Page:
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Already US drivers are getting violent at gas stations. Look at the fuel tax protests in this country. That's a foretaste of what is coming. Cars are such cherished fetish objects that people will feel degraded when they can't use them. That will be dangerous.

 

 

I would not want to tempt fate, but it is a surprise that so far there has been no repeat of the fuel tax protests of 2000, despite the rise in prices at the pump. Can't be long in coming if the oil price stays this high or goes further. £1($1.80) a litre, can't imagine US drivers paying that, even with a devalued dollar.

 

http://news.bbc.co.uk/1/hi/uk/4221296.stm

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I would not want to tempt fate, but it is a surprise that so far there has been no repeat of the fuel tax protests of 2000, despite the rise in prices at the pump. Can't be long in coming if the oil price stays this high or goes further. £1($1.80) a litre, can't imagine US drivers paying that, even with a devalued dollar.

 

http://news.bbc.co.uk/1/hi/uk/4221296.stm

 

I was also wondering why we hadn't had a reprise of these demonstrations. The only reason that I came up with is that those that can genuinely afford it will just keep on paying. I do quite low mileage, so petrol prices at the pump could double from what they are now without really worrying me unduly, (affects on CPI could obviously be another matter, though).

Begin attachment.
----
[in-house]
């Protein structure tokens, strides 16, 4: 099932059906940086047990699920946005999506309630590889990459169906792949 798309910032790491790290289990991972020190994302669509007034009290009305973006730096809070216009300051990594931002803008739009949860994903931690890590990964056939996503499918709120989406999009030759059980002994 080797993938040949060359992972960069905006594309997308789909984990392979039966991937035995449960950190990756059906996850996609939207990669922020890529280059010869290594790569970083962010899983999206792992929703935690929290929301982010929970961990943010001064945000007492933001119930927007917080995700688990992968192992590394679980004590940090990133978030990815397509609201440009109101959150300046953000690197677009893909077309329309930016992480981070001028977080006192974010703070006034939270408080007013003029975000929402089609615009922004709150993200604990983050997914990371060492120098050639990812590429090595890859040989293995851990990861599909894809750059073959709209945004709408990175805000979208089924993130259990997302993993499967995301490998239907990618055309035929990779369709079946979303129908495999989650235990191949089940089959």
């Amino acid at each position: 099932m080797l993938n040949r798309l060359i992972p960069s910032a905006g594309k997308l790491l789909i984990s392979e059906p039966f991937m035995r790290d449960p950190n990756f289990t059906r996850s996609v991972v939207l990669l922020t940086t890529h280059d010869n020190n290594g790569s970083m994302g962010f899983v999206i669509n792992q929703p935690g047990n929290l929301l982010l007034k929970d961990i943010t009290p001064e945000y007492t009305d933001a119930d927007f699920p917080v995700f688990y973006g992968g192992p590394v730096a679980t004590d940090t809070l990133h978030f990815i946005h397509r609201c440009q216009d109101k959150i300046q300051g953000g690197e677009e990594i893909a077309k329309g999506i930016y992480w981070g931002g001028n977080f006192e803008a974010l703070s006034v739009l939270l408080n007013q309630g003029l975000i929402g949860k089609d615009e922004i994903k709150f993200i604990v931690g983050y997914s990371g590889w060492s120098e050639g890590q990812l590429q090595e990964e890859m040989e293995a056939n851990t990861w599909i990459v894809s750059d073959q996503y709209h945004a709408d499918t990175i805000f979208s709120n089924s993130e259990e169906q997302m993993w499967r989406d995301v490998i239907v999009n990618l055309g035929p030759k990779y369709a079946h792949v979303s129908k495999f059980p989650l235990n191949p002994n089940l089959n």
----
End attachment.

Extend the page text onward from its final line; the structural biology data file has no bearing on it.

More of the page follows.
However, it's possible that those individuals, that might protest may be so up to their eyeballs in debt, anyway, that any fuel increase is just rolled up into their current new loan/overdraft/MEW/credit card, and is just absorbed, unless all these energy rises hit a critical level, or IRs are hiked.

 

It seems that anyone these days can afford pretty much anything if they are prepared to sell their souls and borrow beyond their limit. A bank credit squeeze will affect this, but will probably hurt people in other ways (can't use one loan to pay off another, etc), before they even notice the fuel inflation. This is why IMO, that even a small IR hike could have quite a devastating impact. Anyone else got any views on this?

 

TLM